Rare smuggled falcons released back to the wild

Thursday, December 23, 2010
Moscow, Russia
IFAW (the International Fund for Animal Welfare - www.ifaw.org) announced today that eight endangered gyrfalcons, rescued from a failed smuggling operation in Moscow last month, were successfully released back to the wild. Prior to their release, the birds underwent four weeks of rehabilitation and were transported to the peninsula of Kamchatka, part of the falcon’s winter home range.

The endangered falcons were seized by customs officials on November 21 at Moscow’s Sheremetyevo International Airport. They were found swaddled in cloth, hooded and packed four to a box. The passenger, who checked the cartons as personal luggage, was removed from the plane, bound for the Middle East, and detained.

“We are thrilled to help these wonderful birds return to the wild and contribute to the highly endangered population of gyrfalcons,” said Masha Vorontsova, IFAW’s Russia director. “This is a joyous occasion, but we must keep working hard to protect a species that today is more vulnerable than ever before.”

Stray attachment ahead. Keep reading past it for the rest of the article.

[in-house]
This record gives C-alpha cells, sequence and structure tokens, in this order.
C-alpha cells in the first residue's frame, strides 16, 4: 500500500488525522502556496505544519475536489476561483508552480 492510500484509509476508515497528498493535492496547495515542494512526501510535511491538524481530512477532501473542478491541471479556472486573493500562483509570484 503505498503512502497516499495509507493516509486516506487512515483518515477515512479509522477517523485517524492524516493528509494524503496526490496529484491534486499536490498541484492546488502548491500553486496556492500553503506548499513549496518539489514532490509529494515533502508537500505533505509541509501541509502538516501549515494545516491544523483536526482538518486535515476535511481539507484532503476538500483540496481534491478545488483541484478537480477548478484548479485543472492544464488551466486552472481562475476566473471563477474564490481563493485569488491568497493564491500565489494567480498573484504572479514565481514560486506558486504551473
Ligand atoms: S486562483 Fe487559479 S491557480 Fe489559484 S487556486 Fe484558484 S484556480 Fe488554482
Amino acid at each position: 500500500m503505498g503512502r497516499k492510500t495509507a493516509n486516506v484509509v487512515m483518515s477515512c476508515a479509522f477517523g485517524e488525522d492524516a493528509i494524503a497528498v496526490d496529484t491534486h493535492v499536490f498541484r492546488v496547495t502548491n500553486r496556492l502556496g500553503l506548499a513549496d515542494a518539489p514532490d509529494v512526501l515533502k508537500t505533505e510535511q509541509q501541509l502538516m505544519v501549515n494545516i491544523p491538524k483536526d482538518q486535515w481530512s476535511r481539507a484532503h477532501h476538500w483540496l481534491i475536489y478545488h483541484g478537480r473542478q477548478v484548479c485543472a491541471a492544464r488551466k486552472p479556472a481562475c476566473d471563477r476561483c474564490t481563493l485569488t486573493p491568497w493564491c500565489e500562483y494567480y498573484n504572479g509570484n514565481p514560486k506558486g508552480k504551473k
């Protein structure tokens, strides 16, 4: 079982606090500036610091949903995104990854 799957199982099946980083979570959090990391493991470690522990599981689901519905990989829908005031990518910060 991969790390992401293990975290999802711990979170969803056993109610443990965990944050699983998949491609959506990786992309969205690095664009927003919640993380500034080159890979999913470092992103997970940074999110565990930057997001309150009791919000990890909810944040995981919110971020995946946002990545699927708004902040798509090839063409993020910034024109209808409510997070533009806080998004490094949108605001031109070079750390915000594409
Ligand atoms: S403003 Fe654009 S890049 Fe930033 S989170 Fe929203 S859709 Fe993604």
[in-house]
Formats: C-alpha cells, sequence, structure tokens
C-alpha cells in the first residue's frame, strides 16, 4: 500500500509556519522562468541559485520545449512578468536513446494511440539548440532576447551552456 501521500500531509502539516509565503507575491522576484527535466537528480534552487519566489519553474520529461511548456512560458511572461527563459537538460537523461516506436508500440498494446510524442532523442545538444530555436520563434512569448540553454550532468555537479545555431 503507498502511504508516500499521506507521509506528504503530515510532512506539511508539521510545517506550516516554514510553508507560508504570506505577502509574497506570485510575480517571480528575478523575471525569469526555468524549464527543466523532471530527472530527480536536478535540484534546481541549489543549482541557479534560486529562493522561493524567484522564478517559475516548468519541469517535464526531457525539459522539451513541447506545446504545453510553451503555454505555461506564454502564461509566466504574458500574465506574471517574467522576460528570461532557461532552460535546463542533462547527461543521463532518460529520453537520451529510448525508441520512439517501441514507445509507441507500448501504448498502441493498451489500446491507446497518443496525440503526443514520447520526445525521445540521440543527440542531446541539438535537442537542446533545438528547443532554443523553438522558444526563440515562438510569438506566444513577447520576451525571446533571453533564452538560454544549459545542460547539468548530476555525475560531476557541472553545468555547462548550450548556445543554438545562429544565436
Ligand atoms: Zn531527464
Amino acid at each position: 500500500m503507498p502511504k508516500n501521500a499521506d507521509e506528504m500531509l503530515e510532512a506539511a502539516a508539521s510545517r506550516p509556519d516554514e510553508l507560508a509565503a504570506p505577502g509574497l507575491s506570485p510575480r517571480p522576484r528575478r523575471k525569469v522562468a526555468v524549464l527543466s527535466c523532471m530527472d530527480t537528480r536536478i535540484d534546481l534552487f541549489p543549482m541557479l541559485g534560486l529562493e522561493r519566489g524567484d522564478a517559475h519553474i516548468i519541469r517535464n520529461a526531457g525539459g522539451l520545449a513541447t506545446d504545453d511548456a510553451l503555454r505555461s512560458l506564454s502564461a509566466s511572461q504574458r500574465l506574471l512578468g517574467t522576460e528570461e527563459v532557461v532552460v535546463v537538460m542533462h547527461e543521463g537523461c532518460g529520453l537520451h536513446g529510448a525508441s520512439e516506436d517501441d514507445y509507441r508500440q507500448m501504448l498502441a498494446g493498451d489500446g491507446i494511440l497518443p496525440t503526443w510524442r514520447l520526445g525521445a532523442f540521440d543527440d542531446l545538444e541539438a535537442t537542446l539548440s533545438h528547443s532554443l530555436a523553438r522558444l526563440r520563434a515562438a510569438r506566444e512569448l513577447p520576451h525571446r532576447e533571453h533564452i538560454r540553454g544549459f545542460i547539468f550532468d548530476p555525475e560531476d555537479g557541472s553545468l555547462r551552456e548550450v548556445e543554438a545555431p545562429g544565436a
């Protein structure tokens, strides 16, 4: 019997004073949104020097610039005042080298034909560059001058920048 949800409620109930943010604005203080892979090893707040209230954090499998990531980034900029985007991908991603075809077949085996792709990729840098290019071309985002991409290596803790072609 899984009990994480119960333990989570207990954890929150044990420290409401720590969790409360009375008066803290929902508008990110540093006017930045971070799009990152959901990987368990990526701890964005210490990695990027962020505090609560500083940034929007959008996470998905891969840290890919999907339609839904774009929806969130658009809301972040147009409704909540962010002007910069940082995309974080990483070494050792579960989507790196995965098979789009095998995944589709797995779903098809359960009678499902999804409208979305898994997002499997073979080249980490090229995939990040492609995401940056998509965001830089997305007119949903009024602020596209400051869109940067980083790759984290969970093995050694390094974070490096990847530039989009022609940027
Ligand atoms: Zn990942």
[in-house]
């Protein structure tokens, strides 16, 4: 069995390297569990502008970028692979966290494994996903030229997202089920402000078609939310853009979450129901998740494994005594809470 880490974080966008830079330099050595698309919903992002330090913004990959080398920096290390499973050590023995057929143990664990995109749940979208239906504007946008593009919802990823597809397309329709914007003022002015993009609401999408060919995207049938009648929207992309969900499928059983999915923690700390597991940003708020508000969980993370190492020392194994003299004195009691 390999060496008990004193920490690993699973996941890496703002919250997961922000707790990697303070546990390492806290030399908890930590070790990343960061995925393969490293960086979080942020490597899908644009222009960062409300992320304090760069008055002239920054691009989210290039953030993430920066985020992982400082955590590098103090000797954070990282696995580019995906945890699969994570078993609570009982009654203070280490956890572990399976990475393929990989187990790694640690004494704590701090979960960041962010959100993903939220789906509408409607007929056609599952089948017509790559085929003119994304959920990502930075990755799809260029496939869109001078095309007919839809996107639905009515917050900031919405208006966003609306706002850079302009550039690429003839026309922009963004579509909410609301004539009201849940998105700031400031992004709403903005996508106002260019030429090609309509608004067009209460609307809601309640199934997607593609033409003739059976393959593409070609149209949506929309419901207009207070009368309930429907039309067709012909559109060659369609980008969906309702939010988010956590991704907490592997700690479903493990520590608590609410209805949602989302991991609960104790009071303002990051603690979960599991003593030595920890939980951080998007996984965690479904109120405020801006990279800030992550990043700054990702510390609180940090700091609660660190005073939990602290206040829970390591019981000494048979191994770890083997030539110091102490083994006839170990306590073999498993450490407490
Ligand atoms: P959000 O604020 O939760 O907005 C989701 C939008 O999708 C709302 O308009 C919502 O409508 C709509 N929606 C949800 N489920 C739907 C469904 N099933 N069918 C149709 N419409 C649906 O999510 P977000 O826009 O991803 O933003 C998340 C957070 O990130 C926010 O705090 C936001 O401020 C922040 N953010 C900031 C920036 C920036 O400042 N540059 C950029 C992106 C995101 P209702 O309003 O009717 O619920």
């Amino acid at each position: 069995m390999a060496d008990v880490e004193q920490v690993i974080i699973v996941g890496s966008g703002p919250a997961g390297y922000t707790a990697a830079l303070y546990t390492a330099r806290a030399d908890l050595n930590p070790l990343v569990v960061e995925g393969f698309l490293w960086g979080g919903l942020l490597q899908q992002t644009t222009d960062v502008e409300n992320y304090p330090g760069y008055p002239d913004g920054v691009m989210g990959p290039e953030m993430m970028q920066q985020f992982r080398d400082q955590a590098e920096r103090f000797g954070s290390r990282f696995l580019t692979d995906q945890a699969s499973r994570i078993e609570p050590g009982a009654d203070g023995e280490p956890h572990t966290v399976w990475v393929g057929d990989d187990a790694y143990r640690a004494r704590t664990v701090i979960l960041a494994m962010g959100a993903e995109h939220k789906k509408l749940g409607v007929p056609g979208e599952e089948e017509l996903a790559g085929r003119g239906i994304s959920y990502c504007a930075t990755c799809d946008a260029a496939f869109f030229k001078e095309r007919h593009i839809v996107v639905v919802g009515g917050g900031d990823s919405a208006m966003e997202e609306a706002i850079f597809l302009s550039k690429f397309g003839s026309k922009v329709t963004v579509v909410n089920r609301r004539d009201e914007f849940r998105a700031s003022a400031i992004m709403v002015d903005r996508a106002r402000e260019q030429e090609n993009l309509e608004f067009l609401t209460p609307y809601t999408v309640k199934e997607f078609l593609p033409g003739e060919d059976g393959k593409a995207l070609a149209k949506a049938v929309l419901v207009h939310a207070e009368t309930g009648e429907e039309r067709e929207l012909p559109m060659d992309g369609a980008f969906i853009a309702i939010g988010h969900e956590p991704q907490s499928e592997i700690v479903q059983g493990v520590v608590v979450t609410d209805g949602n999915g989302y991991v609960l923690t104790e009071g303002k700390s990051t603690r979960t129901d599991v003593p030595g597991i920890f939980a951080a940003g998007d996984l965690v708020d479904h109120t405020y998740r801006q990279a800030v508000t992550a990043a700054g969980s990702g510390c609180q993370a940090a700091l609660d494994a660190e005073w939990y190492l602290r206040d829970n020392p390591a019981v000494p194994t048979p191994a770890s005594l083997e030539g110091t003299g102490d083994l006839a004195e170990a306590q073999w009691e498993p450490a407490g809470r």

Every year, an estimated 100 gyrfalcons are illegally captured and transported from the Kamchatka Peninsula. The largest and strongest of falcons; gyrfalcons are prized for falconry with high demand originating from buyers in the Middle East. Wild gyrfalcons can be sold for as much as $50,000 USD on the black market.

There are an estimated 1,000 pairs of gyrfalcons left in the wild in Russia. The species is listed both in the IUCN Red Book of endangered species and on the CITES Appendix I. The latter designation prohibits any international commercial trade of these birds. IFAW works with the Russian environmental watchdog Rosprirodnadzor (Russian Federal Service for Environmental Protection and Enforcement) to help enforce CITES regulations and release the birds back to their natural habitat.

IFAW has rehabilitated and released several seizures of gyrfalcons in Russia and hundreds of endangered birds of prey worldwide; most were victims of illegal trade.

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